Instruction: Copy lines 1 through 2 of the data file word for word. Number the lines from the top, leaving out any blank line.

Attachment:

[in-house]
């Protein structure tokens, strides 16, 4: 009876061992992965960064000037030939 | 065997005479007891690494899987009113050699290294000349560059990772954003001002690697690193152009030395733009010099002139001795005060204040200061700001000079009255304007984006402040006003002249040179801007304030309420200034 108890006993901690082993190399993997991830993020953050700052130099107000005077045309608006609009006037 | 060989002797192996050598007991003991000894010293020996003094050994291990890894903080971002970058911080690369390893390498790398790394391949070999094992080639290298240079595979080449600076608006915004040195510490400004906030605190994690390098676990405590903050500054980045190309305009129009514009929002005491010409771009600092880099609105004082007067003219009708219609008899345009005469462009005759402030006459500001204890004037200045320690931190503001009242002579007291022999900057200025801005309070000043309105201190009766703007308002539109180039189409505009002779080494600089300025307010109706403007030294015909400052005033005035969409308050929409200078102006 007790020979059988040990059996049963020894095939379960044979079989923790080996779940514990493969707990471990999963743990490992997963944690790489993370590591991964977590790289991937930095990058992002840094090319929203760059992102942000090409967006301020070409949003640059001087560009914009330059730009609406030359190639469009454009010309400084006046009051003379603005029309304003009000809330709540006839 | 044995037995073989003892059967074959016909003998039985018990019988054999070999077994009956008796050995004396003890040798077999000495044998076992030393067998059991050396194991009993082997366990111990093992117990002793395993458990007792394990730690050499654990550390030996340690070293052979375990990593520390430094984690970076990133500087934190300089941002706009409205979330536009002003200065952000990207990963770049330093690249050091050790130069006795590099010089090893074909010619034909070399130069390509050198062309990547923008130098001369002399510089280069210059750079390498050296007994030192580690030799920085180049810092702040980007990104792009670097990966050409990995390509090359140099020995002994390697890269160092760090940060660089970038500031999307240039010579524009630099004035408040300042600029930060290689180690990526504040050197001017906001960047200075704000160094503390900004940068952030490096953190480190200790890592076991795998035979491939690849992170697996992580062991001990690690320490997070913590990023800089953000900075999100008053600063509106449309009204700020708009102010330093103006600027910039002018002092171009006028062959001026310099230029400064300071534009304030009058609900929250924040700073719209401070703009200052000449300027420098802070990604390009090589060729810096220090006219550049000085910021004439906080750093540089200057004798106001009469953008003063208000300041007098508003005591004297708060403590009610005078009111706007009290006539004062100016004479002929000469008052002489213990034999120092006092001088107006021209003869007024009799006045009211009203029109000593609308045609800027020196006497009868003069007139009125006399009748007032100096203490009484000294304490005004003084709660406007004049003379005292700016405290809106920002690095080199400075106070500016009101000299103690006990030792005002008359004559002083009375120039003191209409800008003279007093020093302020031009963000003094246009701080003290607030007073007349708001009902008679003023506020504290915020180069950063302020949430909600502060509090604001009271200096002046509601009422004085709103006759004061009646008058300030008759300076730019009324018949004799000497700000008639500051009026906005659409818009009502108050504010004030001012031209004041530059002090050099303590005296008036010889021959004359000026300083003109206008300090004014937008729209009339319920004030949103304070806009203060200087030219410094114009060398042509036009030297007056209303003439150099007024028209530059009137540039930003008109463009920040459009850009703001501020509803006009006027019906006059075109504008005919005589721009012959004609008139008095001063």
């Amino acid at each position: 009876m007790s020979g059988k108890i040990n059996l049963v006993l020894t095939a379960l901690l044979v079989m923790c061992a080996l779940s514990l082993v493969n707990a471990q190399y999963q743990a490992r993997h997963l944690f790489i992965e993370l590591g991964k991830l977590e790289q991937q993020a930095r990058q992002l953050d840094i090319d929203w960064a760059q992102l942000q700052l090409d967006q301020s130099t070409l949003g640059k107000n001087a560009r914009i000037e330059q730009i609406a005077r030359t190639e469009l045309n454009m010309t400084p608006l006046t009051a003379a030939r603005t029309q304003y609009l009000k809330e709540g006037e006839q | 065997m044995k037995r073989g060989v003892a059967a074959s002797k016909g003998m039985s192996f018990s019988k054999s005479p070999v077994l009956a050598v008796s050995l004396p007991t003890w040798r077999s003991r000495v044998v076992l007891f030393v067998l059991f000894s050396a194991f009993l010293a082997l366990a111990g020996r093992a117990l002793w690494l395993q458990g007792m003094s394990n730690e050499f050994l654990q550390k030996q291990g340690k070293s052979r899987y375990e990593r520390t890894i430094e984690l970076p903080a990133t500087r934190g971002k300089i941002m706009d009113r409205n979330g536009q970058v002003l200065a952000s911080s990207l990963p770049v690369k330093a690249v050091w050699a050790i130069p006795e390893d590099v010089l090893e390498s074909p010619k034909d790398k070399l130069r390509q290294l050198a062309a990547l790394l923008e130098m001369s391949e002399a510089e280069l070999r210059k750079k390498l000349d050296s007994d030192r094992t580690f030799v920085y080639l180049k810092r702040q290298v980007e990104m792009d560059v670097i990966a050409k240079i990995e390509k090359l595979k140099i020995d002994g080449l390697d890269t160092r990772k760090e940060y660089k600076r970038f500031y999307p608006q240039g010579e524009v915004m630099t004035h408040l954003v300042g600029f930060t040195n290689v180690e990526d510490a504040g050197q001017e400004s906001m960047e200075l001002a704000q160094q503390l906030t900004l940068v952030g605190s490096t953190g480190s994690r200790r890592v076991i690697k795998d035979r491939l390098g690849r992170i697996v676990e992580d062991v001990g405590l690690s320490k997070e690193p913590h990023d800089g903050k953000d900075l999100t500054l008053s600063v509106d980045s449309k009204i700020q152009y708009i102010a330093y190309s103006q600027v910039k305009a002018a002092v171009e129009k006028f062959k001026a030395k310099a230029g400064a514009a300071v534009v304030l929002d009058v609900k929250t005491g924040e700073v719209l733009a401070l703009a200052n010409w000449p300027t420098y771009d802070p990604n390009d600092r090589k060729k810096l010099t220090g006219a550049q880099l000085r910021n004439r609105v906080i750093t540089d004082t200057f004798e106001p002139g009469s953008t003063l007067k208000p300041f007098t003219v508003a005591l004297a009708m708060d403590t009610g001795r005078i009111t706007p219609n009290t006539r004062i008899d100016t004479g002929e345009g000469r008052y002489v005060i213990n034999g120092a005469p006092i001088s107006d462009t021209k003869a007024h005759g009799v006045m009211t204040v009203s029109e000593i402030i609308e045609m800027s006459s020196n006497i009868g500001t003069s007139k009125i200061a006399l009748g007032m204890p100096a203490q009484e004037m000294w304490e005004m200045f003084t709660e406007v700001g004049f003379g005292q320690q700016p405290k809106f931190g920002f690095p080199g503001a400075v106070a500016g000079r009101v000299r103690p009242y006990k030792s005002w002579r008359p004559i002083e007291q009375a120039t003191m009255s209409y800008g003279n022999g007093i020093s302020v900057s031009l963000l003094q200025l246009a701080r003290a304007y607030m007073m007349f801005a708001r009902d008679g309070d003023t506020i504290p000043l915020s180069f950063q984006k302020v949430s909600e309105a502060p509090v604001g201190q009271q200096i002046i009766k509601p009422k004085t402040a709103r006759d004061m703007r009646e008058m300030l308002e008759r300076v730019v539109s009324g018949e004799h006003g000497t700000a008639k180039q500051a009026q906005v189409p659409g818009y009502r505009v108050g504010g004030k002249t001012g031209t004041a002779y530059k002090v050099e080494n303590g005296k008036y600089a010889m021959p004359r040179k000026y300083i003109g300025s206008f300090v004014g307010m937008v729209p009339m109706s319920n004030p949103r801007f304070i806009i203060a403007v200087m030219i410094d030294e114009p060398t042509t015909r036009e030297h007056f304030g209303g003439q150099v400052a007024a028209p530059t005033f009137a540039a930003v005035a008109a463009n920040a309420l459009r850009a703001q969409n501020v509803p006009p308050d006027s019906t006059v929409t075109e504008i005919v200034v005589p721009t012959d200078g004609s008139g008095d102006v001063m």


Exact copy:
[in-house]
């Protein structure tokens, strides 16, 4: 009876061992992965960064000037030939 | 065997005479007891690494899987009113050699290294000349560059990772954003001002690697690193152009030395733009010099002139001795005060204040200061700001000079009255304007984006402040006003002249040179801007304030309420200034 108890006993901690082993190399993997991830993020953050700052130099107000005077045309608006609009006037 | 060989002797192996050598007991003991000894010293020996003094050994291990890894903080971002970058911080690369390893390498790398790394391949070999094992080639290298240079595979080449600076608006915004040195510490400004906030605190994690390098676990405590903050500054980045190309305009129009514009929002005491010409771009600092880099609105004082007067003219009708219609008899345009005469462009005759402030006459500001204890004037200045320690931190503001009242002579007291022999900057200025801005309070000043309105201190009766703007308002539109180039189409505009002779080494600089300025307010109706403007030294015909400052005033005035969409308050929409200078102006 007790020979059988040990059996049963020894095939379960044979079989923790080996779940514990493969707990471990999963743990490992997963944690790489993370590591991964977590790289991937930095990058992002840094090319929203760059992102942000090409967006301020070409949003640059001087560009914009330059730009609406030359190639469009454009010309400084006046009051003379603005029309304003009000809330709540006839 | 044995037995073989003892059967074959016909003998039985018990019988054999070999077994009956008796050995004396003890040798077999000495044998076992030393067998059991050396194991009993082997366990111990093992117990002793395993458990007792394990730690050499654990550390030996340690070293052979375990990593520390430094984690970076990133500087934190300089941002706009409205979330536009002003200065952000990207990963770049330093690249050091050790130069006795590099010089090893074909010619034909070399130069390509050198062309990547923008130098001369002399510089280069210059750079390498050296007994030192580690030799920085180049810092702040980007990104792009670097990966050409990995390509090359140099020995002994390697890269160092760090940060660089970038500031999307240039010579524009630099004035408040300042600029930060290689180690990526504040050197001017906001960047200075704000160094503390900004940068952030490096953190480190200790890592076991795998035979491939690849992170697996992580062991001990690690320490997070913590990023800089953000900075999100008053600063509106449309009204700020708009102010330093103006600027910039002018002092171009006028062959001026310099230029400064300071534009304030009058609900929250924040700073719209401070703009200052000449300027420098802070990604390009090589060729810096220090006219550049000085910021004439906080750093540089200057004798106001009469953008003063208000300041007098508003005591004297708060403590009610005078009111706007009290006539004062100016004479002929000469008052002489213990034999120092006092001088107006021209003869007024009799006045009211009203029109000593609308045609800027020196006497009868003069007139009125006399009748007032100096203490009484000294304490005004003084709660406007004049003379005292700016405290809106920002690095080199400075106070500016009101000299103690006990030792005002008359004559002083009375120039003191209409800008003279007093020093302020031009963000003094246009701080003290607030007073007349708001009902008679003023506020504290915020180069950063302020949430909600502060509090604001009271200096002046509601009422004085709103006759004061009646008058300030008759300076730019009324018949004799000497700000008639500051009026906005659409818009009502108050504010004030001012031209004041530059002090050099303590005296008036010889021959004359000026300083003109206008300090004014937008729209009339319920004030949103304070806009203060200087030219410094114009060398042509036009030297007056209303003439150099007024028209530059009137540039930003008109463009920040459009850009703001501020509803006009006027019906006059075109504008005919005589721009012959004609008139008095001063």